Remembering a Legend

Have you ever asked somebody for directions and gotten this response, “When you come to a fork in the road, take it”? You might have, if you had asked baseball icon Yogi Berra.

On Wednesday Sept. 22, Lawrence Peter Berra, more famously known as “Yogi” Berra died of natural causes. Following the news, fellow big names in the MLB took to social media to offer their condolences and memories of Berra.

Hal Steinbrenner, current owner of the New York Yankees released a statement saying, “Yogi Berra’s legacy transcends baseball. Though slight in stature, he was a giant in the most significant of ways through his service to his country, compassion for others and genuine enthusiasm for the game he loved.”

Berra was a professional baseball catcher for 19 years in the MLB, spending most of his time with the New York Yankees. His astounding career included 358 homeruns, 1,430 RBI’s and a .285 batting average. Following his years as a player, Berra coached and became a manager first for the Mets, Yankees, and then Astros. As a player, Berra was recognized as one of the most valuable players in the league, culminating with his induction to the Baseball Hall of Fame in 1972. In his 19 years as a professional player, Berra saw 14 World Series, winning 10 of them. He was also elected as an all-star 18 times.

Baseball fans and non-baseball fans alike recognize the name Yogi Berra if not for his baseball stats then for his famous quotations. When I was in fourth grade, I was a dedicated Red Sox fan. Despite my devotion to Boston, I spent much of my free time in school reading a book my teacher kept in the class library about a famous Yankee. “The Yogi Book” made me laugh, and never got old.

I admired Yogi’s disrespect for basic mathematical equations, as seen in this quote, “Baseball is ninety percent mental, and the other half is physical.”

Or his friendly advice on how to make sure your funeral wasn’t lame, “Always go to other people’s funerals, otherwise they won’t come to yours.”

His philosophical observations, which, by the way, “You can observe a lot just by watching,” (Berra), weren’t to be taken too seriously, but they always had some truth behind the initial humor.

I remember someone describing his quotes which have been deemed, “yogism’s” as just being oxymoron’s. While some of his quotes seem to fit that category, “No one goes there nowadays its too crowded,” or “We made too many wrong mistakes,” they were more than that. They were funny, they were puzzling, and often times they contained buried pieces of advice.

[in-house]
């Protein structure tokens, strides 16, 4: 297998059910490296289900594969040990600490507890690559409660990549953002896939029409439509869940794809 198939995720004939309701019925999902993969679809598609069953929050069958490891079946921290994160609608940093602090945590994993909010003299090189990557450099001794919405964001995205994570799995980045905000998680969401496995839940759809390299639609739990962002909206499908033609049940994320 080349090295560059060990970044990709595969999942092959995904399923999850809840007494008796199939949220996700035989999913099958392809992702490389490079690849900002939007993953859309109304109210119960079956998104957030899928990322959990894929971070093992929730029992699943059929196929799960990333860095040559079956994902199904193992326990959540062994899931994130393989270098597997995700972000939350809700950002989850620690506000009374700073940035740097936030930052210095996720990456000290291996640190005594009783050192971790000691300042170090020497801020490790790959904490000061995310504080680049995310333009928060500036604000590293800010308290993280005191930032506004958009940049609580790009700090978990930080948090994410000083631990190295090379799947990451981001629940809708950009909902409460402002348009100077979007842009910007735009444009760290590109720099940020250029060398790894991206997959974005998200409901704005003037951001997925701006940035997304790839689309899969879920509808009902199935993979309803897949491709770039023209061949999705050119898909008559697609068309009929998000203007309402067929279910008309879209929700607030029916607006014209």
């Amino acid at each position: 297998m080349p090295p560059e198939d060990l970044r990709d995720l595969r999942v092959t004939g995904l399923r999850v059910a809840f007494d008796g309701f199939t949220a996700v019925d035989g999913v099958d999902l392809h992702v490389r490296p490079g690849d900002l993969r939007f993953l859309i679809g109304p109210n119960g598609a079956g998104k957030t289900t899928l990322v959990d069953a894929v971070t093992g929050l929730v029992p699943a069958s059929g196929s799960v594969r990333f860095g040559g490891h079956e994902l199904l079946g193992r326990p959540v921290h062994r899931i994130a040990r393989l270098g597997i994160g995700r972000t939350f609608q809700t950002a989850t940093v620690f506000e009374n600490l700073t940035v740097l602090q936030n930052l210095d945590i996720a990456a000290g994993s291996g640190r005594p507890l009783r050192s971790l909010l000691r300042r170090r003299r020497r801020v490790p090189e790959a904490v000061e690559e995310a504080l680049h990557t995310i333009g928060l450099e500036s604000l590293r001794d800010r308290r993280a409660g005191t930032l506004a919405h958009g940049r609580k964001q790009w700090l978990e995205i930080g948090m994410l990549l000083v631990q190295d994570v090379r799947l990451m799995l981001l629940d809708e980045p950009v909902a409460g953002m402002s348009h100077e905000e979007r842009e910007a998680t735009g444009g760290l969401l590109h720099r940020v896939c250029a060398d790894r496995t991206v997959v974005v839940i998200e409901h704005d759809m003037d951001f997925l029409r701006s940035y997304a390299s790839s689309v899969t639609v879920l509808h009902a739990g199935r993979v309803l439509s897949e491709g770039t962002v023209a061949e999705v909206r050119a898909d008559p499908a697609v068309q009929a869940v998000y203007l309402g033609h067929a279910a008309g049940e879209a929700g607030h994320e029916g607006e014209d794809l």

Yogi was also quoted as saying, “I really didn’t say everything I said.” I picture Berra saying this with a smirk, neither confirming nor denying his famous quotes, rather throwing another into the mix and continuing to vex us all.

Many people are familiar with Berra’s incredible baseball record and or his famous yogism’s, but let’s look at some things you might not know about the legend. Lawrence received the nickname “Yogi” in his late childhood after a friend thought he resembled a yogi in a movie about India. It stuck ever since. Yogi’s schooling career ended in eighth grade when he dropped out. In 1998, he opened the Yogi Berra Museum and Learning Center in Little Falls, New Jersey. The center is located on the Montclair State University Campus, and contains artifacts from his career. The museum offers baseball and softball training camps, as well as recognizing leadership in student athletes with the Best Teammate Award Program. Berra took a pause in between signing with the Yankees in 1943, and making his debut in 1946. During those three years, Berra served in the US Navy in World War II.

Yogi will be missed in and out of the baseball world, and his witty quotes will carry on his legacy beyond his passing. As the great Yogi once said-or didn’t say, “It ain’t over till it’s over”.


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